Swedish orchestra turns homophobic hate mail into a beautiful cantata

4 June 2018, 17:53 | Updated: 5 June 2018, 09:02

By Maddy Shaw Roberts

After playing a concert that included music by LGBTQ composers, the Helsingborg Symphony Orchestra received homophobic hate mail – so they responded by turning the message into beautiful music.

The anonymous letter, which initially thanked the Swedish orchestra for the great setting at their concert and the fine wine they provided, went on to say their concert made the sender “want to vomit”, and that the orchestra was “hopping aboard the f*g train”.

The sender also said they would be cancelling their membership to the Helsingborg Sympony Orchestra.

Composer Fredrik Österling wrote earlier this year that he had wanted to respond to the sender, but the letter’s anonymity made it difficult. So, tenor Rickard Söderberg suggested turning the the message into music.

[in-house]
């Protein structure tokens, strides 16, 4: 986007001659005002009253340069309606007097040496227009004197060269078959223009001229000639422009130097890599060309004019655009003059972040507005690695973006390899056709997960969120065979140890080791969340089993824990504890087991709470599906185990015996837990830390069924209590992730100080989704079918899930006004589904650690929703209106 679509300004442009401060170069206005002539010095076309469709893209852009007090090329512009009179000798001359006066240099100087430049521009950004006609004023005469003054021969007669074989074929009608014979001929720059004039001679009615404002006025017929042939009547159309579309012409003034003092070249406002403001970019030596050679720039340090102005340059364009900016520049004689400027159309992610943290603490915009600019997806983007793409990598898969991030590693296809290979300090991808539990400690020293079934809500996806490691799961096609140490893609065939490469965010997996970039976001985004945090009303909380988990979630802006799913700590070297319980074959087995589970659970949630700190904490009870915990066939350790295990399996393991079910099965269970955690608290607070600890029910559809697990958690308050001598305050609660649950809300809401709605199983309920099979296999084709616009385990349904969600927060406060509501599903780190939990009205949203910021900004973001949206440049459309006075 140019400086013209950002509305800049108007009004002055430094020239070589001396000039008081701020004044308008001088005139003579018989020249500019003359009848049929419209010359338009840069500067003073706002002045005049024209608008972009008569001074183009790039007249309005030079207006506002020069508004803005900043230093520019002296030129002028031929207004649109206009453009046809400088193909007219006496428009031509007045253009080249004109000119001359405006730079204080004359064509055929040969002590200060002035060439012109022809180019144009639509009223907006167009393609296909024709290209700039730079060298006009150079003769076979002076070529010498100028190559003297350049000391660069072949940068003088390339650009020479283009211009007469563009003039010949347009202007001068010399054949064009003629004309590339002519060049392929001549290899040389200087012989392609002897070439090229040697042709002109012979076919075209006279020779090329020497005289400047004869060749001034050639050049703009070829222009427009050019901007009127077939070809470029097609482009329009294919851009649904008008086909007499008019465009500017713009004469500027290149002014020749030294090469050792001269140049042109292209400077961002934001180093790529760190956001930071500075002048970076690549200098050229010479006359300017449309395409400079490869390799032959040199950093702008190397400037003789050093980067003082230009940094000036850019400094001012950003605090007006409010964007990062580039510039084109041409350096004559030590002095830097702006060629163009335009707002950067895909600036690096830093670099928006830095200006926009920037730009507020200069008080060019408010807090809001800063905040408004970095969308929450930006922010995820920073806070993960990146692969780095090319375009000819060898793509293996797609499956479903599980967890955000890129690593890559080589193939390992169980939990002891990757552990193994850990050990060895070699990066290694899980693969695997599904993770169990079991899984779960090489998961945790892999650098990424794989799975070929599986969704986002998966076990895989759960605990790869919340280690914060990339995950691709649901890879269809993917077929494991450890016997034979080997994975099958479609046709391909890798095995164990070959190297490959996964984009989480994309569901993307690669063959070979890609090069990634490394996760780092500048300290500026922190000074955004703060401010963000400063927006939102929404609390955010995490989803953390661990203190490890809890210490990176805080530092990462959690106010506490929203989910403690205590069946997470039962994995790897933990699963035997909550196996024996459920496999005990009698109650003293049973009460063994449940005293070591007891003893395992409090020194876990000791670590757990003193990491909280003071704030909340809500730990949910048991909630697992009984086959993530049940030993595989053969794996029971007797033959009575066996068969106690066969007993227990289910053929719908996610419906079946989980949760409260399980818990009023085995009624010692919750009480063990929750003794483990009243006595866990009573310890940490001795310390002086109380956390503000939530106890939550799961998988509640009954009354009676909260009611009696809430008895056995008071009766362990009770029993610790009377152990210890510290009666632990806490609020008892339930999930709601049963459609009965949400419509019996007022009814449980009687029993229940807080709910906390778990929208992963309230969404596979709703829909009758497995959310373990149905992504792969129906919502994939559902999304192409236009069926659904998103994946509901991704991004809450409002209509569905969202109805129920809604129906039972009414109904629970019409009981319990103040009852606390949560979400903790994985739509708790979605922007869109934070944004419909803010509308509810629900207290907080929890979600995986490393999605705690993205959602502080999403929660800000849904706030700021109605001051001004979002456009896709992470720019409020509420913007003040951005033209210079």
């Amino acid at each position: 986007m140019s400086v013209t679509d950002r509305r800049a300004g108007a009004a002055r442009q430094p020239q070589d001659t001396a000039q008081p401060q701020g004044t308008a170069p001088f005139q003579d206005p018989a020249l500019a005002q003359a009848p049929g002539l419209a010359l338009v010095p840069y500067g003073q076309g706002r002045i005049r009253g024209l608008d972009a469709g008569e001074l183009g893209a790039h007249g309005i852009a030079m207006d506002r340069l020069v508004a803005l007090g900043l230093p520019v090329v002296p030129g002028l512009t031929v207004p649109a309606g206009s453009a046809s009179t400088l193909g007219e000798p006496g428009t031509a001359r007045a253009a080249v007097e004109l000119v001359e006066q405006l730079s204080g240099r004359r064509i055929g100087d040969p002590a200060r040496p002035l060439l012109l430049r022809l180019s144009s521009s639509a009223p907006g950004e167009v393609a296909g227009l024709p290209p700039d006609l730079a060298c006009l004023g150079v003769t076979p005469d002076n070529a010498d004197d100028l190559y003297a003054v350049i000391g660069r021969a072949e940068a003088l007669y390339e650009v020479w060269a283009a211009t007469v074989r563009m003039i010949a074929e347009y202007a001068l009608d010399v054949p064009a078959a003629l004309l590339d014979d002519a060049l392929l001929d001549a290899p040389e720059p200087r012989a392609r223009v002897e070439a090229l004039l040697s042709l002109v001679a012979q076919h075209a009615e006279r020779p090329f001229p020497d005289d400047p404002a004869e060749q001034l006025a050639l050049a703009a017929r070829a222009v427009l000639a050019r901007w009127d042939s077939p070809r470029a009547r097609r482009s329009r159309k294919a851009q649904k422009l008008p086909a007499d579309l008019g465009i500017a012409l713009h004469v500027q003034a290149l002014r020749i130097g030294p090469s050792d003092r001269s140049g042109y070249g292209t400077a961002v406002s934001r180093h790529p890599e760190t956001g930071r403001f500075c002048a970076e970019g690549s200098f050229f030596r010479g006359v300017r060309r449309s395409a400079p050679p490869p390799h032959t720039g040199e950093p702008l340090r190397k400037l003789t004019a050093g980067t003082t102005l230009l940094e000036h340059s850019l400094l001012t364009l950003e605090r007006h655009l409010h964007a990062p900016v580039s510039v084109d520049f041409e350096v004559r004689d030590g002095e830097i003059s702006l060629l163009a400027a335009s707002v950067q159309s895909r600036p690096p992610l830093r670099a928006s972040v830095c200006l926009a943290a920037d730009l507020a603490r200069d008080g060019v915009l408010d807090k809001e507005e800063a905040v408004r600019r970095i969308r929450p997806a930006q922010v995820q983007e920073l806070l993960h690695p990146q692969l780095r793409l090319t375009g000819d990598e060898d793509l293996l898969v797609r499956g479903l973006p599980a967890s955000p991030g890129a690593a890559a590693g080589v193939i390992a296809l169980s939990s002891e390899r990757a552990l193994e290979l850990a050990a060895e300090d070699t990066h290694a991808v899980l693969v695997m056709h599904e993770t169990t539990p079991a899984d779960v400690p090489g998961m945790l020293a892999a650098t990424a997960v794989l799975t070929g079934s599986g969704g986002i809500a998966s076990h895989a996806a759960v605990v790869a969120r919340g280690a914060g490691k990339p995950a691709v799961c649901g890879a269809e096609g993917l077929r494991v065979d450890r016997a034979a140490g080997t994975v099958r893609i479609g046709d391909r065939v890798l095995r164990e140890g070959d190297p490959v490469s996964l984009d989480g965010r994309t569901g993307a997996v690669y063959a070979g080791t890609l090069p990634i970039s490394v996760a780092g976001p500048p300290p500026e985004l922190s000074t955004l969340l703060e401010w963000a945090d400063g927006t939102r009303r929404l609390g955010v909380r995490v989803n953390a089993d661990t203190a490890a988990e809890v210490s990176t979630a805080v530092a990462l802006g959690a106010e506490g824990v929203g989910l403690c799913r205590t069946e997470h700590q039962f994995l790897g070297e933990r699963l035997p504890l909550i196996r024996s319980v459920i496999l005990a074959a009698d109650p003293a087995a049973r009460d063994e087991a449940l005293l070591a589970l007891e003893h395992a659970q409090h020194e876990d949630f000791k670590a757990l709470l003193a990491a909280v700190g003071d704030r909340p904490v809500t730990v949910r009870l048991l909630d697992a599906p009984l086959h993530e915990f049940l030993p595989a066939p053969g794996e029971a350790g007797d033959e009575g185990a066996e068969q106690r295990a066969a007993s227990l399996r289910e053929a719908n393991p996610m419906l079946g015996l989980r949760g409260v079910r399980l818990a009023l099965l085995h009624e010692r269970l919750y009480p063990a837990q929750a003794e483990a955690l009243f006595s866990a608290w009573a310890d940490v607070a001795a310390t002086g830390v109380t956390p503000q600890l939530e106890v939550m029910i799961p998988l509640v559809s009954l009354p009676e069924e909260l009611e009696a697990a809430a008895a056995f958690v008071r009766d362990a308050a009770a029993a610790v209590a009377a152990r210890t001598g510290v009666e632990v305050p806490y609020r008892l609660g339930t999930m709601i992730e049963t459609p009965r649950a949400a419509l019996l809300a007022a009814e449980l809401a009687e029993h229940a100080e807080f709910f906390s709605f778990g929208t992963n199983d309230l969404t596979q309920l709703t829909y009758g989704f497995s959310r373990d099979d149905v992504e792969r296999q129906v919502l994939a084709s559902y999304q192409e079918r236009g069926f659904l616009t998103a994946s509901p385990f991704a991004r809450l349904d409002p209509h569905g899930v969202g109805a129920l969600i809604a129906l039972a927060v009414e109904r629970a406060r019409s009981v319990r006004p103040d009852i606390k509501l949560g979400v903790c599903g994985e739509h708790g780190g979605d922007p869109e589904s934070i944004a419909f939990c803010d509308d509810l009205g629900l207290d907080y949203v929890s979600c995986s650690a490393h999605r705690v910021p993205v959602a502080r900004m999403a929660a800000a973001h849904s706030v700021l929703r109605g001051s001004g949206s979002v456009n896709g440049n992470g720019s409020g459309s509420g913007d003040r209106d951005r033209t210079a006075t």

“The hate letter I received reeked of contempt and fear for the love between human beings,” Österling told the website Queerty. “I had no hesitation when Söderberg suggested that I should set it to music. By considering the text as an opera libretto, we were able to scrutinise the emotions that the anonymous sender was seeking to express. And at the same time, we are doing exactly what an artistic institution should be doing: we are reflecting our times in our art.”

The composer created a cantata called Bögtåget (‘The fag train’), which the orchestra premiered on 26 May in the lead-up to Pride Month this June.

The concert also featured Robert Schumann’s ‘Frauen-Liebe und Leben’, which they performed as a new orchestral arrangement by Österling. Sung by a man, they altered the theme from a woman’s life-long love for her husband to a more inclusive expression of love in a relationship.

Before the performance, Söderberg posted a sample of the piece to his Facebook page, which he filmed while wearing an LGBTQ rights rainbow shirt.

Thrilled to be performing the new piece at the concert, he said: “I cannot let hate with such poetical ambitions go unnoticed.”

Of the anonymous letter sender, he said: “It’s a shame that they cancelled their subscriptions, so that they cannot hear their nice libretto.”